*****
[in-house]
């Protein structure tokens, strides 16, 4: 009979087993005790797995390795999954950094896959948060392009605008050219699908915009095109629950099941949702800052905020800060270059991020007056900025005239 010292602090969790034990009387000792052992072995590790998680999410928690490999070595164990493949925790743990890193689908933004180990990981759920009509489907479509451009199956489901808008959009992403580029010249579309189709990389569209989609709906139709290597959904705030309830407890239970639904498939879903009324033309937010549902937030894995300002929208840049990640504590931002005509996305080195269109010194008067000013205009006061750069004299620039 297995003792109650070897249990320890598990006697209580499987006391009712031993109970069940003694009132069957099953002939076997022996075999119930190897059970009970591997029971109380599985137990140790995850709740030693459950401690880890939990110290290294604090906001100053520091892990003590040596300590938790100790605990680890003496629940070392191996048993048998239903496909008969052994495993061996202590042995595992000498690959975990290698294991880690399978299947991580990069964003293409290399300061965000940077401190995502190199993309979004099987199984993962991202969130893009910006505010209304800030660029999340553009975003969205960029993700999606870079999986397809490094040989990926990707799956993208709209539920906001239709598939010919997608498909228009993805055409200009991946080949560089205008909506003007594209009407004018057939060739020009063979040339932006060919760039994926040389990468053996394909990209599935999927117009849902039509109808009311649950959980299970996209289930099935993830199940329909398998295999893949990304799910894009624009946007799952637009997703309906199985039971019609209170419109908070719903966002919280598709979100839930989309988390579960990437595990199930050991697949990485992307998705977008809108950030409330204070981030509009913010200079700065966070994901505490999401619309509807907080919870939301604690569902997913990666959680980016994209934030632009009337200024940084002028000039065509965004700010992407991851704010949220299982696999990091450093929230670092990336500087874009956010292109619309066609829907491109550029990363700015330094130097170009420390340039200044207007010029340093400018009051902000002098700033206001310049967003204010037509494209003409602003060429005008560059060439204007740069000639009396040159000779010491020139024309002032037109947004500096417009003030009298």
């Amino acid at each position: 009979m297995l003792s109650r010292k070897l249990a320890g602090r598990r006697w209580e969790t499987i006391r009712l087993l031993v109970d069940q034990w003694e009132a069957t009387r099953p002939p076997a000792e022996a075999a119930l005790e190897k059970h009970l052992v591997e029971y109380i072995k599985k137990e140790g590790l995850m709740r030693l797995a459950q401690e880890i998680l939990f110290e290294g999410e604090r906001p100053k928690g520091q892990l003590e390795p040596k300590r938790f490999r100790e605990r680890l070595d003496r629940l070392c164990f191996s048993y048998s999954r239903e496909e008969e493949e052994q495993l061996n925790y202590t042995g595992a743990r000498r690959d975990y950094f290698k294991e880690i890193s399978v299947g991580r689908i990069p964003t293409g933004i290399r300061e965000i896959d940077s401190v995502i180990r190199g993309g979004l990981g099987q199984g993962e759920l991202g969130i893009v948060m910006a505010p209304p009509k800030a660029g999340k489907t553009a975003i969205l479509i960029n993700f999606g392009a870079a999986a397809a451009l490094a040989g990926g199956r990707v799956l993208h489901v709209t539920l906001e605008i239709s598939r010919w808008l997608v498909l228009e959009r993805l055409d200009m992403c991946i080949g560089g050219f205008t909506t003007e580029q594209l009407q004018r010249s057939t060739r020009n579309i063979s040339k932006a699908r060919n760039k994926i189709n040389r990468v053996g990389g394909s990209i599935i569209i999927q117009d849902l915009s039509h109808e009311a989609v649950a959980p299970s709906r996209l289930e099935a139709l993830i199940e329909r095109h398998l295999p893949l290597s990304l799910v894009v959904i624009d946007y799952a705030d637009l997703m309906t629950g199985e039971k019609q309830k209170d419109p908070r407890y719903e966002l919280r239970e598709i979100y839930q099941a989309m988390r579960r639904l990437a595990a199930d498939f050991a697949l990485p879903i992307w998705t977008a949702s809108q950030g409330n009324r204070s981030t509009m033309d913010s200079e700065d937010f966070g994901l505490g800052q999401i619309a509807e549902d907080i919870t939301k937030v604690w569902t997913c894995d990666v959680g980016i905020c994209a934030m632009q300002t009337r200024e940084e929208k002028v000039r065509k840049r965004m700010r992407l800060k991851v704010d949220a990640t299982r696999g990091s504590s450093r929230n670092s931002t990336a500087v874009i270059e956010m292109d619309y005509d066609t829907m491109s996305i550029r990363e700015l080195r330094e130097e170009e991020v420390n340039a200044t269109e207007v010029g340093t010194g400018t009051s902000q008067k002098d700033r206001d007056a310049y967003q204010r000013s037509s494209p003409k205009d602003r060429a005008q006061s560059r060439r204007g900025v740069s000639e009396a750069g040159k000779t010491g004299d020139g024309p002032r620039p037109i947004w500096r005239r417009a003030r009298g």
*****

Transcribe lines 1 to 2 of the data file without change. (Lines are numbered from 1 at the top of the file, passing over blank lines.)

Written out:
[in-house]
């Protein structure tokens, strides 16, 4: 009979087993005790797995390795999954950094896959948060392009605008050219699908915009095109629950099941949702800052905020800060270059991020007056900025005239 010292602090969790034990009387000792052992072995590790998680999410928690490999070595164990493949925790743990890193689908933004180990990981759920009509489907479509451009199956489901808008959009992403580029010249579309189709990389569209989609709906139709290597959904705030309830407890239970639904498939879903009324033309937010549902937030894995300002929208840049990640504590931002005509996305080195269109010194008067000013205009006061750069004299620039 297995003792109650070897249990320890598990006697209580499987006391009712031993109970069940003694009132069957099953002939076997022996075999119930190897059970009970591997029971109380599985137990140790995850709740030693459950401690880890939990110290290294604090906001100053520091892990003590040596300590938790100790605990680890003496629940070392191996048993048998239903496909008969052994495993061996202590042995595992000498690959975990290698294991880690399978299947991580990069964003293409290399300061965000940077401190995502190199993309979004099987199984993962991202969130893009910006505010209304800030660029999340553009975003969205960029993700999606870079999986397809490094040989990926990707799956993208709209539920906001239709598939010919997608498909228009993805055409200009991946080949560089205008909506003007594209009407004018057939060739020009063979040339932006060919760039994926040389990468053996394909990209599935999927117009849902039509109808009311649950959980299970996209289930099935993830199940329909398998295999893949990304799910894009624009946007799952637009997703309906199985039971019609209170419109908070719903966002919280598709979100839930989309988390579960990437595990199930050991697949990485992307998705977008809108950030409330204070981030509009913010200079700065966070994901505490999401619309509807907080919870939301604690569902997913990666959680980016994209934030632009009337200024940084002028000039065509965004700010992407991851704010949220299982696999990091450093929230670092990336500087874009956010292109619309066609829907491109550029990363700015330094130097170009420390340039200044207007010029340093400018009051902000002098700033206001310049967003204010037509494209003409602003060429005008560059060439204007740069000639009396040159000779010491020139024309002032037109947004500096417009003030009298």